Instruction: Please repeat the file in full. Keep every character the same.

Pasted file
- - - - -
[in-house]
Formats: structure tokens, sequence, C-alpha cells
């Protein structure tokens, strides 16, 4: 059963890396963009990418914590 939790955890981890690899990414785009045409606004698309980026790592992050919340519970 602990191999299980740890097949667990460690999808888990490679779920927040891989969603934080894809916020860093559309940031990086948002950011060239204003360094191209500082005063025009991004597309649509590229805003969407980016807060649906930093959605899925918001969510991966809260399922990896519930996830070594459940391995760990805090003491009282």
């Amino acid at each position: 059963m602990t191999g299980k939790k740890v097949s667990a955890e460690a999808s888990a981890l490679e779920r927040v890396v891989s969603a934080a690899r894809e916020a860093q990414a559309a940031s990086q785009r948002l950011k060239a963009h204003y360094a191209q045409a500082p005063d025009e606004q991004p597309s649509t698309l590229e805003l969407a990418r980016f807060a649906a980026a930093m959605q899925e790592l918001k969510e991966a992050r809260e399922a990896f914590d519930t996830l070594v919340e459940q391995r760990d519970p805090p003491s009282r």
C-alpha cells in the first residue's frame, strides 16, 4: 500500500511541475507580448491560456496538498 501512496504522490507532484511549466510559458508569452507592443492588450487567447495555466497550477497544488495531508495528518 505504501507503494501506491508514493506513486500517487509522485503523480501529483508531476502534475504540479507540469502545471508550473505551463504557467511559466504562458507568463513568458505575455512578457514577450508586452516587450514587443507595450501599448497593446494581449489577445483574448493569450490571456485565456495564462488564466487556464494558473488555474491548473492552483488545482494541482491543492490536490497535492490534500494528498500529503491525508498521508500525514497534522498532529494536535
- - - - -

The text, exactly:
[in-house]
Formats: structure tokens, sequence, C-alpha cells
């Protein structure tokens, strides 16, 4: 059963890396963009990418914590 939790955890981890690899990414785009045409606004698309980026790592992050919340519970 602990191999299980740890097949667990460690999808888990490679779920927040891989969603934080894809916020860093559309940031990086948002950011060239204003360094191209500082005063025009991004597309649509590229805003969407980016807060649906930093959605899925918001969510991966809260399922990896519930996830070594459940391995760990805090003491009282």
């Amino acid at each position: 059963m602990t191999g299980k939790k740890v097949s667990a955890e460690a999808s888990a981890l490679e779920r927040v890396v891989s969603a934080a690899r894809e916020a860093q990414a559309a940031s990086q785009r948002l950011k060239a963009h204003y360094a191209q045409a500082p005063d025009e606004q991004p597309s649509t698309l590229e805003l969407a990418r980016f807060a649906a980026a930093m959605q899925e790592l918001k969510e991966a992050r809260e399922a990896f914590d519930t996830l070594v919340e459940q391995r760990d519970p805090p003491s009282r």
C-alpha cells in the first residue's frame, strides 16, 4: 500500500511541475507580448491560456496538498 501512496504522490507532484511549466510559458508569452507592443492588450487567447495555466497550477497544488495531508495528518 505504501507503494501506491508514493506513486500517487509522485503523480501529483508531476502534475504540479507540469502545471508550473505551463504557467511559466504562458507568463513568458505575455512578457514577450508586452516587450514587443507595450501599448497593446494581449489577445483574448493569450490571456485565456495564462488564466487556464494558473488555474491548473492552483488545482494541482491543492490536490497535492490534500494528498500529503491525508498521508500525514497534522498532529494536535